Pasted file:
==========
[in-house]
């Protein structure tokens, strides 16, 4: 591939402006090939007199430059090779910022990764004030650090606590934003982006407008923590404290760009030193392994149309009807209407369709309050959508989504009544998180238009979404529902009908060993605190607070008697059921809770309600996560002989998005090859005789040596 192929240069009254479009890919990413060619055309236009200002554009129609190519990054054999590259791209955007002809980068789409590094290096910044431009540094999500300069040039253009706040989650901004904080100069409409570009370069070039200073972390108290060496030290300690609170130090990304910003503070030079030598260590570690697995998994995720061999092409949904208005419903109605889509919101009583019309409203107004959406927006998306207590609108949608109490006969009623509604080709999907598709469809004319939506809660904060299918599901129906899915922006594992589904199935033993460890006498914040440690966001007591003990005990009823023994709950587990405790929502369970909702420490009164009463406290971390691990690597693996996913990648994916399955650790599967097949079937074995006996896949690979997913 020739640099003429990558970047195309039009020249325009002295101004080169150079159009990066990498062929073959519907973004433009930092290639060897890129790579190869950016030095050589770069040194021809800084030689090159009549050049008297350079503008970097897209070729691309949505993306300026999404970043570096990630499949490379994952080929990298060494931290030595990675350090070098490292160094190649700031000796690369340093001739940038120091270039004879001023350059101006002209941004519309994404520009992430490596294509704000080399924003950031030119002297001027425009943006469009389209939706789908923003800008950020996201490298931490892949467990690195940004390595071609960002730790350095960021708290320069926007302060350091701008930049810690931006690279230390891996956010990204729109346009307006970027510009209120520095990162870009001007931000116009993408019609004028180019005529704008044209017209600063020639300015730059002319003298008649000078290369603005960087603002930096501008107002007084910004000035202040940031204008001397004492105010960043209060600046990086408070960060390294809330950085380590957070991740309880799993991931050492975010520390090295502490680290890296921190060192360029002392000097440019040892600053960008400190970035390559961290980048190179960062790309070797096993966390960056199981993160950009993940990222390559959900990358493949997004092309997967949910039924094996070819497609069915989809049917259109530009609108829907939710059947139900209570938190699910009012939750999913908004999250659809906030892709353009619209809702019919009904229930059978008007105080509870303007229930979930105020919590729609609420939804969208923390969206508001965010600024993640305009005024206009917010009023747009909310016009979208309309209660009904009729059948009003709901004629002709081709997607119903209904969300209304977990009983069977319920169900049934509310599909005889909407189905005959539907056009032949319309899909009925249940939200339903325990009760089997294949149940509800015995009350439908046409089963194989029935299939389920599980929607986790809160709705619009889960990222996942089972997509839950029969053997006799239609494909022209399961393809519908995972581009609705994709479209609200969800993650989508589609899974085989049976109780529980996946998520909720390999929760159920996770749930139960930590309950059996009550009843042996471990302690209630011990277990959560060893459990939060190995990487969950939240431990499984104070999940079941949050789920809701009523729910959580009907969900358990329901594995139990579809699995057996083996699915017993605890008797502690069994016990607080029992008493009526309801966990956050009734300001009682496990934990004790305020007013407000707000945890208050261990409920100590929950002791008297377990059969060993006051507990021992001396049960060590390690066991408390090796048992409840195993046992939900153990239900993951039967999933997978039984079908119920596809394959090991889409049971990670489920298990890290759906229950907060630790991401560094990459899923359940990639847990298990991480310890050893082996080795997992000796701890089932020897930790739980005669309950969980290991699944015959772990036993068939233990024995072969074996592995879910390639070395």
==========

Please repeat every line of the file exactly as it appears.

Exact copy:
[in-house]
């Protein structure tokens, strides 16, 4: 591939402006090939007199430059090779910022990764004030650090606590934003982006407008923590404290760009030193392994149309009807209407369709309050959508989504009544998180238009979404529902009908060993605190607070008697059921809770309600996560002989998005090859005789040596 192929240069009254479009890919990413060619055309236009200002554009129609190519990054054999590259791209955007002809980068789409590094290096910044431009540094999500300069040039253009706040989650901004904080100069409409570009370069070039200073972390108290060496030290300690609170130090990304910003503070030079030598260590570690697995998994995720061999092409949904208005419903109605889509919101009583019309409203107004959406927006998306207590609108949608109490006969009623509604080709999907598709469809004319939506809660904060299918599901129906899915922006594992589904199935033993460890006498914040440690966001007591003990005990009823023994709950587990405790929502369970909702420490009164009463406290971390691990690597693996996913990648994916399955650790599967097949079937074995006996896949690979997913 020739640099003429990558970047195309039009020249325009002295101004080169150079159009990066990498062929073959519907973004433009930092290639060897890129790579190869950016030095050589770069040194021809800084030689090159009549050049008297350079503008970097897209070729691309949505993306300026999404970043570096990630499949490379994952080929990298060494931290030595990675350090070098490292160094190649700031000796690369340093001739940038120091270039004879001023350059101006002209941004519309994404520009992430490596294509704000080399924003950031030119002297001027425009943006469009389209939706789908923003800008950020996201490298931490892949467990690195940004390595071609960002730790350095960021708290320069926007302060350091701008930049810690931006690279230390891996956010990204729109346009307006970027510009209120520095990162870009001007931000116009993408019609004028180019005529704008044209017209600063020639300015730059002319003298008649000078290369603005960087603002930096501008107002007084910004000035202040940031204008001397004492105010960043209060600046990086408070960060390294809330950085380590957070991740309880799993991931050492975010520390090295502490680290890296921190060192360029002392000097440019040892600053960008400190970035390559961290980048190179960062790309070797096993966390960056199981993160950009993940990222390559959900990358493949997004092309997967949910039924094996070819497609069915989809049917259109530009609108829907939710059947139900209570938190699910009012939750999913908004999250659809906030892709353009619209809702019919009904229930059978008007105080509870303007229930979930105020919590729609609420939804969208923390969206508001965010600024993640305009005024206009917010009023747009909310016009979208309309209660009904009729059948009003709901004629002709081709997607119903209904969300209304977990009983069977319920169900049934509310599909005889909407189905005959539907056009032949319309899909009925249940939200339903325990009760089997294949149940509800015995009350439908046409089963194989029935299939389920599980929607986790809160709705619009889960990222996942089972997509839950029969053997006799239609494909022209399961393809519908995972581009609705994709479209609200969800993650989508589609899974085989049976109780529980996946998520909720390999929760159920996770749930139960930590309950059996009550009843042996471990302690209630011990277990959560060893459990939060190995990487969950939240431990499984104070999940079941949050789920809701009523729910959580009907969900358990329901594995139990579809699995057996083996699915017993605890008797502690069994016990607080029992008493009526309801966990956050009734300001009682496990934990004790305020007013407000707000945890208050261990409920100590929950002791008297377990059969060993006051507990021992001396049960060590390690066991408390090796048992409840195993046992939900153990239900993951039967999933997978039984079908119920596809394959090991889409049971990670489920298990890290759906229950907060630790991401560094990459899923359940990639847990298990991480310890050893082996080795997992000796701890089932020897930790739980005669309950969980290991699944015959772990036993068939233990024995072969074996592995879910390639070395």